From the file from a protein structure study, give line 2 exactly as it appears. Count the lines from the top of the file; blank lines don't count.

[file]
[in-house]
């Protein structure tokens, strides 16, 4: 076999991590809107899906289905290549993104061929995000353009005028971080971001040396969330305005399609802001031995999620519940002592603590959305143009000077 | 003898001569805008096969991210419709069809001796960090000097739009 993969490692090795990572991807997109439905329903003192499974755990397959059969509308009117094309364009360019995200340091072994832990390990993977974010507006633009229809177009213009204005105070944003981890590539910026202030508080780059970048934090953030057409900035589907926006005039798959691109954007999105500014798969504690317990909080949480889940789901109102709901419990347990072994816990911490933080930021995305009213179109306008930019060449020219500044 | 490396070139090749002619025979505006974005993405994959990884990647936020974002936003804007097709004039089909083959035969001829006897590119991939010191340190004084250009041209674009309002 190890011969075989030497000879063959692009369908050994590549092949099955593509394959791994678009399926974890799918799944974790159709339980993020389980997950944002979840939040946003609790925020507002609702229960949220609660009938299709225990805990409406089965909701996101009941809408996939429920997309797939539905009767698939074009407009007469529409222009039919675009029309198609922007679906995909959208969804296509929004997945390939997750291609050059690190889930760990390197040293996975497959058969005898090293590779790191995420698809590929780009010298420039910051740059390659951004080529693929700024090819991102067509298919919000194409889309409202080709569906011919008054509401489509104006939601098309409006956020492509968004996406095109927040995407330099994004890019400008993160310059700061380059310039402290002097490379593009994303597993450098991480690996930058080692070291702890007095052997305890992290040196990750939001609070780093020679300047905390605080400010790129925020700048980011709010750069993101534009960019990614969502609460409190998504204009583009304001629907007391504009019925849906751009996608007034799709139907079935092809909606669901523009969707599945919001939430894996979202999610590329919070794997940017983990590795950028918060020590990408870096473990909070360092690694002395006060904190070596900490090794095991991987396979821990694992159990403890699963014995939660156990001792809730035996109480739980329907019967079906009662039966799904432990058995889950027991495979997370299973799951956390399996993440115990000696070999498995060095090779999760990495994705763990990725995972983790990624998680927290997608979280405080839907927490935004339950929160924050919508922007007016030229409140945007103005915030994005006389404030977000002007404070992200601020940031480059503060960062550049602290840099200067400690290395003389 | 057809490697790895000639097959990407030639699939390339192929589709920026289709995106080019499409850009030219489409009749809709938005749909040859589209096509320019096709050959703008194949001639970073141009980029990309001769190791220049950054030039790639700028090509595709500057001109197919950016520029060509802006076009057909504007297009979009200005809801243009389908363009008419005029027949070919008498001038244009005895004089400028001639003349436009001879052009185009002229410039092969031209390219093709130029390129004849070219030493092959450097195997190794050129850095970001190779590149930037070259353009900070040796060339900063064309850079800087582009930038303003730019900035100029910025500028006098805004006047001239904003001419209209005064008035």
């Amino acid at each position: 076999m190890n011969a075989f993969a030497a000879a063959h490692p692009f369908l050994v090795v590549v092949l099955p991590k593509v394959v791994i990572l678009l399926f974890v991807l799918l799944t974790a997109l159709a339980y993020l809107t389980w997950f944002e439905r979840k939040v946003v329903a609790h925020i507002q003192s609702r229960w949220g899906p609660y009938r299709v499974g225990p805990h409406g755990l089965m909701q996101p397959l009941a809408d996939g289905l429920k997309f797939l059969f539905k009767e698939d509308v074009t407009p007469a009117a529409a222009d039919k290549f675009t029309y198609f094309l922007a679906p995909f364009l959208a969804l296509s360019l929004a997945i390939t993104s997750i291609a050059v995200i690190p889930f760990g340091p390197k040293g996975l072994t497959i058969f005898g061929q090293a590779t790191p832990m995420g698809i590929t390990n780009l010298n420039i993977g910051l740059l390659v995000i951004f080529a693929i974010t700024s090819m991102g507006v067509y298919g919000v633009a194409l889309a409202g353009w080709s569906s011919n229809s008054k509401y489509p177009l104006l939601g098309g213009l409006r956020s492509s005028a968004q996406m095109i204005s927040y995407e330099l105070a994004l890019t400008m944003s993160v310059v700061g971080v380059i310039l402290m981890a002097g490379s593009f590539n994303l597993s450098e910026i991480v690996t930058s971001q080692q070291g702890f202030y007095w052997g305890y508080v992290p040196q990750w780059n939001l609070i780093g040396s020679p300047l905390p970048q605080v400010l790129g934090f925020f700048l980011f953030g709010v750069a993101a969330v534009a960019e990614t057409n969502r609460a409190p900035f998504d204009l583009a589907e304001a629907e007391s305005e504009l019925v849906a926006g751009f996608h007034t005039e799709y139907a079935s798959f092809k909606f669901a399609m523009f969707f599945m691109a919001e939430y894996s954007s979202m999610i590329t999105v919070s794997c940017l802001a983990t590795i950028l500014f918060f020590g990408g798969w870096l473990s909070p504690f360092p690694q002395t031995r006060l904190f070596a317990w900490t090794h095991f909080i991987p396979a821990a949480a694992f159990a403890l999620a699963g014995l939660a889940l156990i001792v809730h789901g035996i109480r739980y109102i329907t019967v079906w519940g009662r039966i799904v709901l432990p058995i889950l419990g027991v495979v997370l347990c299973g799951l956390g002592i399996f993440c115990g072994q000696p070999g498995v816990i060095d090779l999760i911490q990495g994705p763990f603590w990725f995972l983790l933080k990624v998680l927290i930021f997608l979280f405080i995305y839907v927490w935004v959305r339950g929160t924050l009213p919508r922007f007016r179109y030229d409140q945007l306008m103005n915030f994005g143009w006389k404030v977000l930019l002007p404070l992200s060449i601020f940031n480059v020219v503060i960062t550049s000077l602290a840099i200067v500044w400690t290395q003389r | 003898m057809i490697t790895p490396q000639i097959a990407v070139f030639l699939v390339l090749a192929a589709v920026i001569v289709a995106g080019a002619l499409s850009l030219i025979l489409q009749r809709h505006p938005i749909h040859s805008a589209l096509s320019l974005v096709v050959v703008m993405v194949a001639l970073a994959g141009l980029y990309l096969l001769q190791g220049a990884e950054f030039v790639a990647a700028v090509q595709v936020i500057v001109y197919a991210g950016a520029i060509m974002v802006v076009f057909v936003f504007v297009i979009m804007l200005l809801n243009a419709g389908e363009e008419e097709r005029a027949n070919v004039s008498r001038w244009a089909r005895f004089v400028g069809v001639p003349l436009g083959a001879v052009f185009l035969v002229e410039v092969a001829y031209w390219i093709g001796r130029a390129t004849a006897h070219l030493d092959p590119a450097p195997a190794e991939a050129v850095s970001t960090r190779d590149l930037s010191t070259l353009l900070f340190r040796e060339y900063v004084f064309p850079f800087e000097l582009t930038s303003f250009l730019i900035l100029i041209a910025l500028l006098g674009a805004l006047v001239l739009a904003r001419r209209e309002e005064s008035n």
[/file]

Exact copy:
């Protein structure tokens, strides 16, 4: 076999991590809107899906289905290549993104061929995000353009005028971080971001040396969330305005399609802001031995999620519940002592603590959305143009000077 | 003898001569805008096969991210419709069809001796960090000097739009 993969490692090795990572991807997109439905329903003192499974755990397959059969509308009117094309364009360019995200340091072994832990390990993977974010507006633009229809177009213009204005105070944003981890590539910026202030508080780059970048934090953030057409900035589907926006005039798959691109954007999105500014798969504690317990909080949480889940789901109102709901419990347990072994816990911490933080930021995305009213179109306008930019060449020219500044 | 490396070139090749002619025979505006974005993405994959990884990647936020974002936003804007097709004039089909083959035969001829006897590119991939010191340190004084250009041209674009309002 190890011969075989030497000879063959692009369908050994590549092949099955593509394959791994678009399926974890799918799944974790159709339980993020389980997950944002979840939040946003609790925020507002609702229960949220609660009938299709225990805990409406089965909701996101009941809408996939429920997309797939539905009767698939074009407009007469529409222009039919675009029309198609922007679906995909959208969804296509929004997945390939997750291609050059690190889930760990390197040293996975497959058969005898090293590779790191995420698809590929780009010298420039910051740059390659951004080529693929700024090819991102067509298919919000194409889309409202080709569906011919008054509401489509104006939601098309409006956020492509968004996406095109927040995407330099994004890019400008993160310059700061380059310039402290002097490379593009994303597993450098991480690996930058080692070291702890007095052997305890992290040196990750939001609070780093020679300047905390605080400010790129925020700048980011709010750069993101534009960019990614969502609460409190998504204009583009304001629907007391504009019925849906751009996608007034799709139907079935092809909606669901523009969707599945919001939430894996979202999610590329919070794997940017983990590795950028918060020590990408870096473990909070360092690694002395006060904190070596900490090794095991991987396979821990694992159990403890699963014995939660156990001792809730035996109480739980329907019967079906009662039966799904432990058995889950027991495979997370299973799951956390399996993440115990000696070999498995060095090779999760990495994705763990990725995972983790990624998680927290997608979280405080839907927490935004339950929160924050919508922007007016030229409140945007103005915030994005006389404030977000002007404070992200601020940031480059503060960062550049602290840099200067400690290395003389 | 057809490697790895000639097959990407030639699939390339192929589709920026289709995106080019499409850009030219489409009749809709938005749909040859589209096509320019096709050959703008194949001639970073141009980029990309001769190791220049950054030039790639700028090509595709500057001109197919950016520029060509802006076009057909504007297009979009200005809801243009389908363009008419005029027949070919008498001038244009005895004089400028001639003349436009001879052009185009002229410039092969031209390219093709130029390129004849070219030493092959450097195997190794050129850095970001190779590149930037070259353009900070040796060339900063064309850079800087582009930038303003730019900035100029910025500028006098805004006047001239904003001419209209005064008035």